As we read the Bible, there is one particular point we need to keep in mind with reference to our salvation. When Jesus said on the cross, ďIt is finished,Ē and died, it meant that all that God needed to do to provide us salvation was accomplished and completed. At the same time it is clear from the word of God that there are things we need to do to receive and experience that salvation to the full. Salvation is given freely by God and there is nothing we can do to qualify to receive it. At the same time we do not experience it automatically but only as we respond to God in the right way. Justification is something we can experience instantaneously when we go to God in faith, but sanctification is a lifelong process by which God transforms our life as we cooperate with Him.

Many times the Bible tells us about what God has prepared for us, and the language implies that they have already been accomplished. The fact is, they are finished ó from Godís side and point of view. But it does not mean that they have automatically become true for us in our practical experience. Since Godís word says something has been already done, many people make a mistake by asserting that it is already true in their lives, even though it is obvious that they have not yet come to the fullness of that experience. When our practical experience does not match with what the Bible seems to say, it is not right to pretend our experience is in line with the Bible! That is dishonest, and it does not please God at all! To be honest is to say that God is going to fulfil what He has promised in His word, that our experience has not reached there yet, and then to take all the steps that God has shown us in His word in order to go towards that fulfilment.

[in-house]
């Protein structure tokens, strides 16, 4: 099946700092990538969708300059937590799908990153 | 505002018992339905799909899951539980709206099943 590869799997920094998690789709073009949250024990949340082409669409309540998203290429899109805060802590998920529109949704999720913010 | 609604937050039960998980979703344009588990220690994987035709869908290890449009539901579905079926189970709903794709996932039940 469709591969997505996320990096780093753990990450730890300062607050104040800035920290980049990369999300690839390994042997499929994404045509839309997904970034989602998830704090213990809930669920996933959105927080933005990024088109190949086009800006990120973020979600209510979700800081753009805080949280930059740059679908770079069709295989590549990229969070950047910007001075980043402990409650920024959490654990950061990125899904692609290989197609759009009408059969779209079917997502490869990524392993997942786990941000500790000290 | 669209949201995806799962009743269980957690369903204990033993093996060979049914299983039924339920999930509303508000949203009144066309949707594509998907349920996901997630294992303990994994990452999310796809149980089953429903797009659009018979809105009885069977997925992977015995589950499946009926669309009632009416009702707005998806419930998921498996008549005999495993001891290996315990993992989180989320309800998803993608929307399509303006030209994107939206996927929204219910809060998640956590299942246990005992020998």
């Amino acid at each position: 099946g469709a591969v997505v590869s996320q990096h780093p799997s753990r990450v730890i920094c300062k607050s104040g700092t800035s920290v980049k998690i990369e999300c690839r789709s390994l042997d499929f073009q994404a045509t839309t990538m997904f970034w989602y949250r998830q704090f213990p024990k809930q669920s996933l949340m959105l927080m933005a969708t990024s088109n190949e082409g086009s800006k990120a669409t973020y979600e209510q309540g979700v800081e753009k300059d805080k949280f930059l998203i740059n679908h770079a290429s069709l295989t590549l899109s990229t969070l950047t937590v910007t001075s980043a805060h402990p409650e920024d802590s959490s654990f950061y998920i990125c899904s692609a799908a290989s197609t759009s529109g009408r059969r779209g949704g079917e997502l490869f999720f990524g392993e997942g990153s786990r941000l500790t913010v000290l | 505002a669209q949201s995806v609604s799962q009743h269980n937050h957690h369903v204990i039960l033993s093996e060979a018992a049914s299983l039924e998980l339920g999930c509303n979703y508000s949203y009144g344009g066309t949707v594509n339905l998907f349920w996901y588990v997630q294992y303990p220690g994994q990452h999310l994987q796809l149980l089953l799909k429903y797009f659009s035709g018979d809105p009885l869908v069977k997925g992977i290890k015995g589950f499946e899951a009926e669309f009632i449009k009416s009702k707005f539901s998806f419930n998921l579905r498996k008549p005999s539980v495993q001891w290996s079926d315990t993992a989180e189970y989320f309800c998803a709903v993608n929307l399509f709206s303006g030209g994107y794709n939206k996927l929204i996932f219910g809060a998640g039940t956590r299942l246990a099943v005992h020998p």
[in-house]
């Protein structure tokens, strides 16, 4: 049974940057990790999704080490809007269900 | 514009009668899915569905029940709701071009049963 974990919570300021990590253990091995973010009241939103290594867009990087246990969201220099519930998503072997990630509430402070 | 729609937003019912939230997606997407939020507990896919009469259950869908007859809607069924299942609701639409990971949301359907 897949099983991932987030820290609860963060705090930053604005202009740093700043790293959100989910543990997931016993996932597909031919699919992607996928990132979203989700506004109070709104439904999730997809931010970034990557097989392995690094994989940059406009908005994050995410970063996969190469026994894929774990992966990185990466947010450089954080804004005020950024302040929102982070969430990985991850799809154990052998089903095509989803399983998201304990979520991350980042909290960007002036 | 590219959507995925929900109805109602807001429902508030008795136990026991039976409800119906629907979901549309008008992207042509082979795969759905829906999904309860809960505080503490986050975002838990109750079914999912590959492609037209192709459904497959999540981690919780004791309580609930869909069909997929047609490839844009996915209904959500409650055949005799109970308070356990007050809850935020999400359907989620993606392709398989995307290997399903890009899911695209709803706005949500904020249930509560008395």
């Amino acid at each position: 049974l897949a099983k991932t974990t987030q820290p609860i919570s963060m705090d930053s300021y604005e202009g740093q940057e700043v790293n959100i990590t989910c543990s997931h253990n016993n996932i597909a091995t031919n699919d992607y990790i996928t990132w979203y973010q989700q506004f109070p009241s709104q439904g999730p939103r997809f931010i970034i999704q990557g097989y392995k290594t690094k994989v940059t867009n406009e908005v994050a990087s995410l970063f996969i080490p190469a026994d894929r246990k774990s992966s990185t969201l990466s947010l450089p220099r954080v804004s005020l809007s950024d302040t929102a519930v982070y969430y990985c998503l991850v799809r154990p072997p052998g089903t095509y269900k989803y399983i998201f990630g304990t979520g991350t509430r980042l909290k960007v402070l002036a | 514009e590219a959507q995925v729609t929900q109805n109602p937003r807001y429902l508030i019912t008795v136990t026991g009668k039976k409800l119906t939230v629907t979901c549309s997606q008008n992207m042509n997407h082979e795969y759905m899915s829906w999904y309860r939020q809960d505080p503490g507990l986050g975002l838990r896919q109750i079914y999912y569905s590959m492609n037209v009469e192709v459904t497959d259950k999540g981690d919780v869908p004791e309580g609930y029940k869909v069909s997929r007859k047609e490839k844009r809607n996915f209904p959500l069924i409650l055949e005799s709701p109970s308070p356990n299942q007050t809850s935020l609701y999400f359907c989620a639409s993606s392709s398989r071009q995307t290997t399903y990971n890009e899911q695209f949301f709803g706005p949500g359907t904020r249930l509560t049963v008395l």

On one hand, when our experience does not match with what we think the Bible is saying, it would certainly be wrong to go with our experience and discredit the Bible. But it would also be wrong to assert that what the Bible says is true in our life when it is not so. God wants us to have Ďtruthí (reality) in the innermost part of our being (Psa.51:6). When we find a mismatch between what the Bible tells us and what we really experience in our lives, the first thing we need to do is to check if we are doing anything wrong because of which our life is not in line with the Bible. But after that it would be also good to see if we have interpreted the Bible in the right way.